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Looks like what you are trying to do is have a good finish cut on both sides of the circle by using the compression bit and don't want the extra tools. Using the 3 1/4 hp router you should have plenty of power for a larger bit.

I don't recommend using a large down cut bit in a handheld router because it could grab a hard spot and come up out of the work piece causing damage to the project and possibly the operator. Up cut bits can cause a similar problem when the part is cut loose and pull the part up the bit. Compression bits would be safer but caution is still advised especially using larger bits.

Most of your 3/8" compression bits will be 3/8" shank so you would need a 3/8" collet for your router, I would not recommend using a sleeve. That should not be a problem finding a 3/8" collet for that router.

If you want to use a 1/2" bit you could use a Whiteside UD5202 or Onsrud 60-127MW both should give you good cuts on both sides of your parts and have decent cutting lifetime with the possibility to be resharpened by a good CNC sharpening service. You should be able to cut a little faster with the higher chip load of the bit but you need to remember the bigger the bit the more aggressive the cut and you need to make sure your jigs will handle the change or you might have big problems on your hands.
 

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Hows it going


so yeah I think if you are only doing 2 sheets a week you should actually slow the process down a little so your less taxing on your tooling

pushing a 1/4" compression at full depth at only 36ipm is causing alot of heat do you find that the saw dust is really hot when you are done?

Personally I would stick with the 1/4" tool so you can maximize your material and take the depth in 2 passes just remember to go below the upcut length of the tool

I think that you will find that you can get the job done faster, achieve longer tool life, and router life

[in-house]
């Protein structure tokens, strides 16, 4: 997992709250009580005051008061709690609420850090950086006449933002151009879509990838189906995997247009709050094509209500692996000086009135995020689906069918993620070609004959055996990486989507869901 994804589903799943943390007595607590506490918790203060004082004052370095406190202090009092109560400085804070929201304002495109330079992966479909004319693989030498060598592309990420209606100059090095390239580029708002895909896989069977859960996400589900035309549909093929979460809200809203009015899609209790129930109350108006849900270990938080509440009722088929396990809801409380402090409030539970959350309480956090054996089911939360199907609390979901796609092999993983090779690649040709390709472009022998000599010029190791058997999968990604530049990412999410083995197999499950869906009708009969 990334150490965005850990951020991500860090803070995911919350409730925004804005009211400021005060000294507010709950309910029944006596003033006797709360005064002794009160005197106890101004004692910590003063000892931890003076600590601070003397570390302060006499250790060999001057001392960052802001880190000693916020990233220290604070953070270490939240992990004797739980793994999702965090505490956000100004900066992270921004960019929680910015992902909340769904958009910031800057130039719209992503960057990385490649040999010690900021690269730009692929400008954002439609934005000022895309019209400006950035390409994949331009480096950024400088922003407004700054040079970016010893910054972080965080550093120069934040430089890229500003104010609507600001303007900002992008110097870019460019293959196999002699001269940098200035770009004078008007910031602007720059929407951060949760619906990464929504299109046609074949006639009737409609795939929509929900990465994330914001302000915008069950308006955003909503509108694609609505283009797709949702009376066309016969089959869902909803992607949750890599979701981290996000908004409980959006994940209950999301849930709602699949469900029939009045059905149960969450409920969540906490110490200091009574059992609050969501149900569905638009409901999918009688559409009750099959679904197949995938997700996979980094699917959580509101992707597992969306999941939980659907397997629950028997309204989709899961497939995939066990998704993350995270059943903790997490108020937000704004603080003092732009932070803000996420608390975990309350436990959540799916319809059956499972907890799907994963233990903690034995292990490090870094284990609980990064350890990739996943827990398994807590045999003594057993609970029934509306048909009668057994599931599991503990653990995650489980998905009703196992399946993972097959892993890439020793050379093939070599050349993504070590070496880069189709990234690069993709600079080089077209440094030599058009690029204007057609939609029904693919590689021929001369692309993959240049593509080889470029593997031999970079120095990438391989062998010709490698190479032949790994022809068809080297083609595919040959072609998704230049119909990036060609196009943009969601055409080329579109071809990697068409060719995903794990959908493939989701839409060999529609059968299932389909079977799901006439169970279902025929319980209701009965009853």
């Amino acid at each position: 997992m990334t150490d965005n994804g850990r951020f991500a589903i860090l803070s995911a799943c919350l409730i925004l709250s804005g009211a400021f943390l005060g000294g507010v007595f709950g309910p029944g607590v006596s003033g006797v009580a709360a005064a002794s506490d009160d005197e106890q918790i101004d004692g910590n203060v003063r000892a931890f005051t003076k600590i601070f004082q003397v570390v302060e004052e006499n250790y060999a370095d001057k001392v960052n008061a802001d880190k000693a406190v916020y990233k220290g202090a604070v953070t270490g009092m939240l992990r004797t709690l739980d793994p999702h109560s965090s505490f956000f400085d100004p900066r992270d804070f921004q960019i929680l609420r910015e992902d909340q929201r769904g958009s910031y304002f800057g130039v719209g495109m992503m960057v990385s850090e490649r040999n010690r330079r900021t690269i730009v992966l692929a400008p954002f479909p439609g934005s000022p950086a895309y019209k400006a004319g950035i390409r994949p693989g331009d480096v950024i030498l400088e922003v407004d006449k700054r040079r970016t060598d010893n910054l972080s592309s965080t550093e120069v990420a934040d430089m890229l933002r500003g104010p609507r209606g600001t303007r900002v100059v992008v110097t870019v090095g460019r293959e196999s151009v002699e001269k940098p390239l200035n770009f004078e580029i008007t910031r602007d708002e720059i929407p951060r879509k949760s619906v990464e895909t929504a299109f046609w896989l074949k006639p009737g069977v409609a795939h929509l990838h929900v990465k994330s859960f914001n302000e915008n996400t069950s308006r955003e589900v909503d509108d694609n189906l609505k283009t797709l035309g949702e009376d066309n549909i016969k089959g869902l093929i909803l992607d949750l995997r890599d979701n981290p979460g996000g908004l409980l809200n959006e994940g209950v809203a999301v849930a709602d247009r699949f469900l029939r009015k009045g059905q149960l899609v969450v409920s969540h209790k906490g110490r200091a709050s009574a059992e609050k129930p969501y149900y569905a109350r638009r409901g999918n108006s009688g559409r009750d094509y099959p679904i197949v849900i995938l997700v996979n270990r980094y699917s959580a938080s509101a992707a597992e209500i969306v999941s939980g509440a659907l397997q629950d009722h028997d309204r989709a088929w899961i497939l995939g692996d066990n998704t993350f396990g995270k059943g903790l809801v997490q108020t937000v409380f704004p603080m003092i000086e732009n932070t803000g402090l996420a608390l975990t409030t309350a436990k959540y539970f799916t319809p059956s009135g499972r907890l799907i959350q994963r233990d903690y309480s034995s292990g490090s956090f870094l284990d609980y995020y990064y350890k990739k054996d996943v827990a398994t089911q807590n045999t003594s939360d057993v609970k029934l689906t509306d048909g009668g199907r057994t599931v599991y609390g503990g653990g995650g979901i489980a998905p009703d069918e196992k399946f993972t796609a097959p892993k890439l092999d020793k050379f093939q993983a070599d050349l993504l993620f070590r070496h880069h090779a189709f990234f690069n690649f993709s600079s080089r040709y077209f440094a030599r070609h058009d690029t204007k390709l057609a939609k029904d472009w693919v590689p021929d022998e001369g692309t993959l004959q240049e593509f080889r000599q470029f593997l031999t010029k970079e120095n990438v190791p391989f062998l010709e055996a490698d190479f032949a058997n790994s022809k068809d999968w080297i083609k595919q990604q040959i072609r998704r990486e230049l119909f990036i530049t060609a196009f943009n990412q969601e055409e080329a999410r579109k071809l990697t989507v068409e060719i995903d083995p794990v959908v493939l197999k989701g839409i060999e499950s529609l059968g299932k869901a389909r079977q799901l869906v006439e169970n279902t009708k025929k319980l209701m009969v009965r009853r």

what rpm are you running the router at? if its full bore you are dramatically shorting the life of your router

and since its not a spindle with a vfd you will loose torque when you lower the rpm so you should run the router around 16k rpm and run a .375" depth of cut per pass

you could even quickly blow the packed chips out of the circle as you plunge the router down for the second pass

or better yet attach a air line to the router as you are cutting to blow the chips out
 

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A compression bit would be ideal if you jigsaw out the blanks first, staying close to the line. Two steps sound slower but I find it's as fast or faster. I have also made a jig for bandsaw and they are pretty fast but you'll still need to precut blanks. In this case don't cut close to the line leave 3/8 to 1/2" maybe. Cutting too close to the line will cause more pressure on one side of the blade than the other and may cause the blade to wander or cut at an angle.
 

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If you have a band saw make a circle cutting cutting jig for it. You will be able to cut circles at least twice as fast.

Check on You Tube for ways to make a jig. Pick the jig that you like the best. They are easy to build.



This would be good so long as he has not nested different diameters in close proximity to get the best yield from the sheet.